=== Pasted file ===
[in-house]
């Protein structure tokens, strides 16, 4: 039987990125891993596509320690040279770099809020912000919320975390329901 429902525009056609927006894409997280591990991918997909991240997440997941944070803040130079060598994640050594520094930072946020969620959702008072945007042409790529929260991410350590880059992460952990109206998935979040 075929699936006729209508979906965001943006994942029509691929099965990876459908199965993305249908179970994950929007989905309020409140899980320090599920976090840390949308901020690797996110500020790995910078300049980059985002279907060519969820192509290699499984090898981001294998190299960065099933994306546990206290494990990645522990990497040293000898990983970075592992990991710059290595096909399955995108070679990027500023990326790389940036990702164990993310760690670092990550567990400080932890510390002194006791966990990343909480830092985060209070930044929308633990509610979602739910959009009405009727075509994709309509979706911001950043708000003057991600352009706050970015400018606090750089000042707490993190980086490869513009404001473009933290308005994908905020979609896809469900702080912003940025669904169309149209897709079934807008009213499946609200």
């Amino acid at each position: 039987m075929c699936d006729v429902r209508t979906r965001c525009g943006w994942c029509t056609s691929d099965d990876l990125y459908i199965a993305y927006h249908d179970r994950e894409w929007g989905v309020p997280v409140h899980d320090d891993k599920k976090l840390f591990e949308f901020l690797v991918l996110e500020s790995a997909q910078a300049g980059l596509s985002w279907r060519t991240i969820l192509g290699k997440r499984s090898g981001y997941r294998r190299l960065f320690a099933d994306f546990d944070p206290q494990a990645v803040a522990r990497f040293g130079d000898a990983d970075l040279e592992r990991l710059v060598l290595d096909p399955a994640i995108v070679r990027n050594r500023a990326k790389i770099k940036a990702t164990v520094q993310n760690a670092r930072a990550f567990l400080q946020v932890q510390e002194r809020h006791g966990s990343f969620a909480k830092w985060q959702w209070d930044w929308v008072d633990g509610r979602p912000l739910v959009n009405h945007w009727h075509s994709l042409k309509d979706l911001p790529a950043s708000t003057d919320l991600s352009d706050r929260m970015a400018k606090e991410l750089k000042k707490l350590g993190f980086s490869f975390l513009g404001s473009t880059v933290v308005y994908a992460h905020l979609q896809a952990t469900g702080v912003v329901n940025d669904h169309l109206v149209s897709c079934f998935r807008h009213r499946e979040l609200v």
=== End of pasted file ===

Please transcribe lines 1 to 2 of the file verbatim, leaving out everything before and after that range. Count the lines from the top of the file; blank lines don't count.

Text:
[in-house]
């Protein structure tokens, strides 16, 4: 039987990125891993596509320690040279770099809020912000919320975390329901 429902525009056609927006894409997280591990991918997909991240997440997941944070803040130079060598994640050594520094930072946020969620959702008072945007042409790529929260991410350590880059992460952990109206998935979040 075929699936006729209508979906965001943006994942029509691929099965990876459908199965993305249908179970994950929007989905309020409140899980320090599920976090840390949308901020690797996110500020790995910078300049980059985002279907060519969820192509290699499984090898981001294998190299960065099933994306546990206290494990990645522990990497040293000898990983970075592992990991710059290595096909399955995108070679990027500023990326790389940036990702164990993310760690670092990550567990400080932890510390002194006791966990990343909480830092985060209070930044929308633990509610979602739910959009009405009727075509994709309509979706911001950043708000003057991600352009706050970015400018606090750089000042707490993190980086490869513009404001473009933290308005994908905020979609896809469900702080912003940025669904169309149209897709079934807008009213499946609200």